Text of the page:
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Part One hundred eighty-five

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Flyfishing Adventures from a Kayak


By Johnny (aka Hillfisher), Texas

I do a lot of wade fishing, in fact it is my primary mode of transportation on the water in our rivers and creeks. However to cover any areas too deep to wade or are unsafe for wading, an alternative means is necessary. I have tried several various mechanisms and the best for me has been Stearn's inflatable K-116 Kayak. It's rigid, white water rated and tracks straight when paddling. In fact I was so impressed I bought a second and both fit with plenty of space left over in the trunk of our car.

My wife loves to kayak with me even though she does not fish. She tags along to take the pictures, do a little exploring and a lot of napping under the shade of a willow. It gives us something to do together outdoors and for her to share a little of my pastime. I'm always careful not to go too far, for if she gets too tired, she just ties her bow line to my stern and I get to tow her around. This gentlemen, is where you better make sure your backcast is UP! A really upset woman in a kayak in the middle of a river would not be a pretty sight. Especially when her kayak is tied to yours and there is no escape!

Learning to fish from a kayak was like learning to flyfish all over again. Being low to the water, keeping one's backcast up is absolutely necessary. Here are some good things to know that will make your trip more pleasant. Tether your paddle to the kayak. I have had my paddle get away from me once and it was no fun. Your hands make poor substitutes. Between the wind and currents these small crafts will never hold in place without constant use of the paddle, thus not leaving your hand free for fishing. When you find a hole that is producing some great fish you need to be able to keep stationary and have your hands free for casting. Always carry a small canoe/kayak anchor. I use a small cloth bag with a brick in it, tied to several feet of nylon line. Works great! Finally get one of those rod tethers that attaches you to your fly rod. It's very possible to drop your rig over the side while dodging boulders, angry wild pigs and the occasional swimmer. Once the learning phase was over, I found the kayak experience unequaled.

There are several community dams along our rivers and creeks. These range anywhere from 6 to 14 feet in height. These form small lakes that contain some pretty nice fish up where the river feeds in and along the banks away from the common access points. The kayak can get a flyfisher to any point including up to the river inlet rather quickly without to much effort. There have been several new places "found" by floating down the rivers and creeks. Without the kayak, there would be many wondrous places unseen.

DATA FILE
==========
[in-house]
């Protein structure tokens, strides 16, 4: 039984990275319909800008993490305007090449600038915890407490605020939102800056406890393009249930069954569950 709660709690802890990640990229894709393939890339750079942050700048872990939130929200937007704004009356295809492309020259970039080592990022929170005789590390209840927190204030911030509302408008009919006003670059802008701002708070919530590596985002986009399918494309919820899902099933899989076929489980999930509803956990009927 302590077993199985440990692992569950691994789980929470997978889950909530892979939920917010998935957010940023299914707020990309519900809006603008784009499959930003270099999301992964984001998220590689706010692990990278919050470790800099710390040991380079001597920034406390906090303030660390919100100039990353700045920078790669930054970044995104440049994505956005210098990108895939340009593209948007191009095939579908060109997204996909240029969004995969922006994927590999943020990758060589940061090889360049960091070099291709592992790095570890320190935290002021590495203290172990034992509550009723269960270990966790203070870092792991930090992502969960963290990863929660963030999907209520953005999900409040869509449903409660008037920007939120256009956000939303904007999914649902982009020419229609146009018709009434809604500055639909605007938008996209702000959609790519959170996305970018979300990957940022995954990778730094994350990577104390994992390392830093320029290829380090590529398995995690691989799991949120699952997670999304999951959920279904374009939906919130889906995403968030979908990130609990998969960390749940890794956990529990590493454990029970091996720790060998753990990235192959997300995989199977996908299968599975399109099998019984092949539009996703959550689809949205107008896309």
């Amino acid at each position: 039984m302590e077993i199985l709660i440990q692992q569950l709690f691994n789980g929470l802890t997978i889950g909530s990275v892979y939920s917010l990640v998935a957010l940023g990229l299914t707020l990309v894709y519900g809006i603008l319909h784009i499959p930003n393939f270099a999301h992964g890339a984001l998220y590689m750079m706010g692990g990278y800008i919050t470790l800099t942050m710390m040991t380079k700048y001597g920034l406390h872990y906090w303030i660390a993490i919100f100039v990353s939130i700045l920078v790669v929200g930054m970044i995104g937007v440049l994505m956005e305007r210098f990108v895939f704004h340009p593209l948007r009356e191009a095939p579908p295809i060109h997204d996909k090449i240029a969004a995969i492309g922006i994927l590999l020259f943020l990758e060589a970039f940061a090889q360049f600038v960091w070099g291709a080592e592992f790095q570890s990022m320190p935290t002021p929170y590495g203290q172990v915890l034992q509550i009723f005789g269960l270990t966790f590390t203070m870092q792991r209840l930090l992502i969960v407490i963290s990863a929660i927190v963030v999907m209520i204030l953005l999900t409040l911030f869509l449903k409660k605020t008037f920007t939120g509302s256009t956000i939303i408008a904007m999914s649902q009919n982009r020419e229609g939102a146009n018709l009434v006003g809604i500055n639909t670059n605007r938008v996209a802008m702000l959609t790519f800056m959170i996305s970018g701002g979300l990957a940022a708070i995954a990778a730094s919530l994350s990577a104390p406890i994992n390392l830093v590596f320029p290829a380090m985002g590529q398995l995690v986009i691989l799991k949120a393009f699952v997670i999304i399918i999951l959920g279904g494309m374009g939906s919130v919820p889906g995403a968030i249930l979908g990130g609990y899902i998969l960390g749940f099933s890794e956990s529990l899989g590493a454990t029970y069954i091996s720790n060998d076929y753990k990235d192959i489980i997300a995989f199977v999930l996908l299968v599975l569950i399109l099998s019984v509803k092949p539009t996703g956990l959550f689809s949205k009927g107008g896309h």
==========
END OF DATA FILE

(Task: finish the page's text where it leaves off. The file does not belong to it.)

There is a place on the San Gabriel River that I love to fish. The low water crossing has a deep slow moving hole above it and shallow pools with much faster moving currents below it. The hole above is lined with over hanging pecan and willow trees. The water is so clear you sight cast to the bream and bass. I typically paddle up to the first set of rapids, get out and wade the pools above, tailing the kayak behind me on a line. This area is hardly ever touched by fishermen. The bream and bass are plentiful and very willing. One day a friend of mine wanted to go and try out the kayaks. So we went up this hole and fished just below the rapids. To do this we had to back the kayaks up into the river bank so we could stay in place. We were pulling out some small bream and a bass here and there. We were about 20 feet from each other commenting on the fishing, when he cast out a weighted wooly bugger into the current. The fly was racing down river with the current when suddenly it paused and started running upriver! He yells out about getting a hit when the rod doubles over and his drag starts screaming. He palms the reel to slow the fish and as I'm watching this he, kayak and all shoot out from the bank and now the fish is pulling him down river. I packed everything up and headed out figuring he was going to need help. When I looked up he was passing by me being dragged back up river by whatever it was on his line! I decided to just sit back and enjoy the show. This went on for some time, drag screaming, fly fisher screaming, kayak going up river then down river. On about the third pass he yelled out "How do you stop this thing!"

I'm still not sure who was playing who. But I think both were tiring and pretty soon he was slowly getting the fish closer and closer to the kayak. Finally it was close enough to reach with a net, which turned out to be too small! He ended up holding the fish up against the kayak to get his wooly bugger out of the mouth and releasing it while never getting it out of the water. The fish? It turned out to be about a 15 pound catfish! It was big! He always talks about this trip every time we get together. Better than Disneyland, as far as we are concerned. ~ Johnny, AKA Hillfisher

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